TRENTON, N.J.—Gleyber Torres
is on the move. The Yankees promoted their top prospect to Triple-A Scranton/Wilkes-Barre after just 32 games in the Eastern League. The 20-year-old had homered in four of his past seven games, including a grand slam on Friday. Baseball America was on hand for Torres' final series and on Sunday sat down with Trenton hitting coach Tom Slater to break down his star pupil's home run swing, frame by frame. Let's take a look: Tom Slater:
If you look right there, you see how strong on his backside he is and the balance that he's able to have in that position: I mean, that's incredible, right there. He's just in a really strong and balanced position. If you look at how the knee is inside the foot with that leg kick, that's just a really strong position on his backside. That's really impressive. Tom Slater:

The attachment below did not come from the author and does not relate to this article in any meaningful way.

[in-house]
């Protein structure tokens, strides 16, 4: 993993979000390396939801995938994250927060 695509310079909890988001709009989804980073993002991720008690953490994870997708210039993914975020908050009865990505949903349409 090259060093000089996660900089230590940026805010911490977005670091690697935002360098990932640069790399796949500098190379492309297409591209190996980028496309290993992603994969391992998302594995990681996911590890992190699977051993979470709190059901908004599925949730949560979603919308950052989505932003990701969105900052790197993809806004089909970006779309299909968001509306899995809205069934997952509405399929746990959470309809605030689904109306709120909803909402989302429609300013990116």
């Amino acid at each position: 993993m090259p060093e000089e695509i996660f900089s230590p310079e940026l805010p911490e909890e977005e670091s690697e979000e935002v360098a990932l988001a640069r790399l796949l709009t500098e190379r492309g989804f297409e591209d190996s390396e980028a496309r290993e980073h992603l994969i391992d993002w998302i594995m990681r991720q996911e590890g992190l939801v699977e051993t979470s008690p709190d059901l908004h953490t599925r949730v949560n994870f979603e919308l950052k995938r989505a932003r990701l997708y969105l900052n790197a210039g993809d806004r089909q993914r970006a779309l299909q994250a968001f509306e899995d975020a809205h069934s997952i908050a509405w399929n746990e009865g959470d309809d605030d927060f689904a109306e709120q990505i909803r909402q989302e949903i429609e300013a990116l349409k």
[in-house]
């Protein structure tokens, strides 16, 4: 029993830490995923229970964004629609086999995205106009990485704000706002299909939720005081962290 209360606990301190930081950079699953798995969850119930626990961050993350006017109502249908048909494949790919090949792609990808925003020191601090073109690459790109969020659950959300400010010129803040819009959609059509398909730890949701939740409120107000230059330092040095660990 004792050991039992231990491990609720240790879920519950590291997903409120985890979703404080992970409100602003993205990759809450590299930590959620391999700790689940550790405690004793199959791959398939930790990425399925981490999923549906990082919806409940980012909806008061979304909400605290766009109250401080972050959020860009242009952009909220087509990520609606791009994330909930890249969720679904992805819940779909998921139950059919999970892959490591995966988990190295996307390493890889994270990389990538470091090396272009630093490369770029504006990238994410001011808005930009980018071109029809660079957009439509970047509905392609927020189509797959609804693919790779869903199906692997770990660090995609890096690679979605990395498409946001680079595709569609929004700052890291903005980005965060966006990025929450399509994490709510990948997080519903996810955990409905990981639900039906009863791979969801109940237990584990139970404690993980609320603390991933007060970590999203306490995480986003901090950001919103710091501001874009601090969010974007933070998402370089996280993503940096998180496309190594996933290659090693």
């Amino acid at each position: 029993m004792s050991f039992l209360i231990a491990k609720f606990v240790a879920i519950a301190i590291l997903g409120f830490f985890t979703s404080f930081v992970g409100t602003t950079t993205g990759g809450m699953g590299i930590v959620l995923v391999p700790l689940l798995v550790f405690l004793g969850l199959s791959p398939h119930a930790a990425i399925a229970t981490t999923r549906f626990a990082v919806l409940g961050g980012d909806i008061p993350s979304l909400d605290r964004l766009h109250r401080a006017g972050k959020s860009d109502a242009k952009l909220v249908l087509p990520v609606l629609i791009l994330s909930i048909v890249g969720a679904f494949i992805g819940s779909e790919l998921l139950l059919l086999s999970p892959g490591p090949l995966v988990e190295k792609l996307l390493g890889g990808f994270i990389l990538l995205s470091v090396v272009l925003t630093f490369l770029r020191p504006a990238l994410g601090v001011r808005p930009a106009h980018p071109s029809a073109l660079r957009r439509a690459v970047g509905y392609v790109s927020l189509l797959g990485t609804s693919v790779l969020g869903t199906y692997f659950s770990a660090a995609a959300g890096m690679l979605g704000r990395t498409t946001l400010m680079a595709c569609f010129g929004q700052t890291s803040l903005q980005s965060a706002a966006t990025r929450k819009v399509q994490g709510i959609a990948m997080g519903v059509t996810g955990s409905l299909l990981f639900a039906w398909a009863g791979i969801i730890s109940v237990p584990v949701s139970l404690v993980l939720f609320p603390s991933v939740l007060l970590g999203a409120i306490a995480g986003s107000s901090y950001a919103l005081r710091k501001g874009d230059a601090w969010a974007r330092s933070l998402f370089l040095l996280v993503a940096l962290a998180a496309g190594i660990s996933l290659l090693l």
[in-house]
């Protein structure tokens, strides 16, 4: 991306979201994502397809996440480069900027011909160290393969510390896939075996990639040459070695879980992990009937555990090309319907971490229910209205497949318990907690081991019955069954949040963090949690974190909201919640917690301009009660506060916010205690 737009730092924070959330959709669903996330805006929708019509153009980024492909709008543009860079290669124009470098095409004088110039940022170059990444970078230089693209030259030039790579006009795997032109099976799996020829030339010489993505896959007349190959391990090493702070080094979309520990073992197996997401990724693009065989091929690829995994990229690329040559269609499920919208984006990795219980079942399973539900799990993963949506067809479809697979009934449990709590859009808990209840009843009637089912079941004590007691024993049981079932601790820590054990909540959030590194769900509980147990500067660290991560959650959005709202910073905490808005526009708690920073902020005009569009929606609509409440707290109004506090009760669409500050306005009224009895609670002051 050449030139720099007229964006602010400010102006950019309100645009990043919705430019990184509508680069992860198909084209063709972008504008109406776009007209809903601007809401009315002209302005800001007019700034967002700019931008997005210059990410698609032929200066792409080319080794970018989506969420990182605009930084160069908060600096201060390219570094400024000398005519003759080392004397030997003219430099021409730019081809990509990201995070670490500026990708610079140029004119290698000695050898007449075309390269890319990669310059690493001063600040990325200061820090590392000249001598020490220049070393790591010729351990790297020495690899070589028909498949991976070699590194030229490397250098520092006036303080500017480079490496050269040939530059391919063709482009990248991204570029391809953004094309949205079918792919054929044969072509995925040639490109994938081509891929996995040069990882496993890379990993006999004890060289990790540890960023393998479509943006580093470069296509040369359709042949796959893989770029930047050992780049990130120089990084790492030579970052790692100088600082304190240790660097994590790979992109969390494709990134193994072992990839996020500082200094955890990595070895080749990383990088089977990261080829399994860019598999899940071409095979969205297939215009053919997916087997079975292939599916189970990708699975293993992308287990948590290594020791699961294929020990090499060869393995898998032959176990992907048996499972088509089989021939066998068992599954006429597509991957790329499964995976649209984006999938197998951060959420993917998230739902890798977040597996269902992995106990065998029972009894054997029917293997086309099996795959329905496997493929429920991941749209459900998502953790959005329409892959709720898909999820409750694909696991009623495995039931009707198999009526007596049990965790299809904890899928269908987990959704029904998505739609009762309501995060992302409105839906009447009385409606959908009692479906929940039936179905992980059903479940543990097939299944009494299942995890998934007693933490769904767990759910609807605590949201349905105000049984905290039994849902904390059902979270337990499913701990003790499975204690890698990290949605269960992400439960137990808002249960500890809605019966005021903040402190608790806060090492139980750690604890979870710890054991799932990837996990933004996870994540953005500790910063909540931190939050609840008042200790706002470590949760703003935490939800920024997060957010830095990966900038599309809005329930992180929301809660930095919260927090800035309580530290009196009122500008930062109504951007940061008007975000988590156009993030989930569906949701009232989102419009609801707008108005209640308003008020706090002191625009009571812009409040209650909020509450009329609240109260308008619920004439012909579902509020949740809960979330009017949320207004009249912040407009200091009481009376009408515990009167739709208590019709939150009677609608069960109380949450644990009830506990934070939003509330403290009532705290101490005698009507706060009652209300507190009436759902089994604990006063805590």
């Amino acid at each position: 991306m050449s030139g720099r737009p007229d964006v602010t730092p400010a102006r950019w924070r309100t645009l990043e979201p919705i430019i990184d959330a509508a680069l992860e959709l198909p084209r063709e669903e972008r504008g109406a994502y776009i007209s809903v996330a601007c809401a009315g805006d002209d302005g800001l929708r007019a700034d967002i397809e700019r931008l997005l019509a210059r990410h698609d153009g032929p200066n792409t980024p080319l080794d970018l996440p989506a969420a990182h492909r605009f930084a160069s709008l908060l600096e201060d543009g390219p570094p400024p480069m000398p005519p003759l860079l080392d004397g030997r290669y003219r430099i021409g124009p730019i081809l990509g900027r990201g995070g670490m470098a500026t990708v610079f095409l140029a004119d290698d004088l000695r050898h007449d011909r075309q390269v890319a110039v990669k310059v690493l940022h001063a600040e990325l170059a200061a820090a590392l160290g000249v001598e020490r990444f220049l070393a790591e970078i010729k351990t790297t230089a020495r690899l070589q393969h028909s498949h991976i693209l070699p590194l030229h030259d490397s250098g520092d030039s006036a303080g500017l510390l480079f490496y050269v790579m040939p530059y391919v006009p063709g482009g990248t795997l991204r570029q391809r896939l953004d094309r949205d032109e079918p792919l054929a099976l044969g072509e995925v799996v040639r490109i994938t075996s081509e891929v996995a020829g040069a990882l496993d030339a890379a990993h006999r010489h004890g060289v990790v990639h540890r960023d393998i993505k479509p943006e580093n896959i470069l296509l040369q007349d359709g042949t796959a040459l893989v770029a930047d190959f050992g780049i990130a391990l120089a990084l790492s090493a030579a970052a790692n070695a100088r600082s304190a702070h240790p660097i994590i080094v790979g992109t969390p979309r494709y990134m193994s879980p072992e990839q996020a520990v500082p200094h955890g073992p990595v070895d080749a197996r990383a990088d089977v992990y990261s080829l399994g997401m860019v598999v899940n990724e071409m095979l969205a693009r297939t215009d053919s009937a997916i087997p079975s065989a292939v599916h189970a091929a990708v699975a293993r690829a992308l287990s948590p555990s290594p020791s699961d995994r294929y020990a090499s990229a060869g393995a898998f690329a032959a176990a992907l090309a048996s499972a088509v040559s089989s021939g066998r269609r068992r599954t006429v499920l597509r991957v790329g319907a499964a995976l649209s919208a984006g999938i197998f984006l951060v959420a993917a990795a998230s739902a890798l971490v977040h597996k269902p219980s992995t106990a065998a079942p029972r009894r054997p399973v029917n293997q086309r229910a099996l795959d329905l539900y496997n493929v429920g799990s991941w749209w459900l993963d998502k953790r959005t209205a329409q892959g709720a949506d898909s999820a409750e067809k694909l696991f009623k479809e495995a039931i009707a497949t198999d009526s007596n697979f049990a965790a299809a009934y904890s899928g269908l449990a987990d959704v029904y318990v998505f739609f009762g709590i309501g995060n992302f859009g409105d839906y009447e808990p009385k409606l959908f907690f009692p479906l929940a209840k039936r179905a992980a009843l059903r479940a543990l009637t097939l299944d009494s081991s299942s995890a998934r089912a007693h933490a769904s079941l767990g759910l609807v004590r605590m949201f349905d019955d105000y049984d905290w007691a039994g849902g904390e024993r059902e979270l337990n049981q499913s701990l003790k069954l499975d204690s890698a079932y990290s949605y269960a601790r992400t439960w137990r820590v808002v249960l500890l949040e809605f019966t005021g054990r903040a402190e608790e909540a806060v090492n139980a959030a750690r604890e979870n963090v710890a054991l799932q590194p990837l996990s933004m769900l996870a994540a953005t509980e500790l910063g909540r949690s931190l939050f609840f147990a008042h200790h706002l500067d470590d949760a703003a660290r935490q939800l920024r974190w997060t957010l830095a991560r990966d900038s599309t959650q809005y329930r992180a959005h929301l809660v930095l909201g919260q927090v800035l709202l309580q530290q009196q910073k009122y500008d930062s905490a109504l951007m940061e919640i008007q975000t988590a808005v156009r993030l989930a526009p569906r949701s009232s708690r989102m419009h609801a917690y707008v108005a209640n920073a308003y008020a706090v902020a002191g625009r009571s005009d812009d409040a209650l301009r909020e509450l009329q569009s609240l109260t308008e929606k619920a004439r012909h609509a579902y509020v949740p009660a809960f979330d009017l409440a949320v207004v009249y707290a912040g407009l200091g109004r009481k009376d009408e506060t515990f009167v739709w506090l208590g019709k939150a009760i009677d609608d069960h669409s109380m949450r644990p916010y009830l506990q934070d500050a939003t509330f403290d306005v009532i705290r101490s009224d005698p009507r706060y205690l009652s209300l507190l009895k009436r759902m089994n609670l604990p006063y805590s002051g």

As you can see, as he's striding out to balance, he's getting separation. That's really impressive, too. He's just striding out again, and again you can see the balance he's maintaining throughout that. Look at his head. See how still his head is as he moves forward to touchdown. And again, there's balance and strength that you can see right there. And obviously his hands are getting into a good, strong position. Tom Slater:
And there you go again. Look where he is. He's centered. He's at touchdown. His hands are in a strong position right there, ready to fire. His head is still, right in the middle of his body. So, at touchdown he's centered and ready to fire, and that's hugely impressive. Tom Slater:
Here we go. We're starting to fire, and again the head's still. You see the balance, you see the strength, everything. Head's still right in the middle of the body. Tom Slater:
Here we are at contact. He's worked into a firm front side. Look at how strong he is with his hands there. His hands are still tight to his body. His head is right down and centered and also on the ball. Tom Slater:
And then obviously that's after contact, and you can see the great balance he's maintained and just the strength and everything else. And here are those six frames in slow-motion.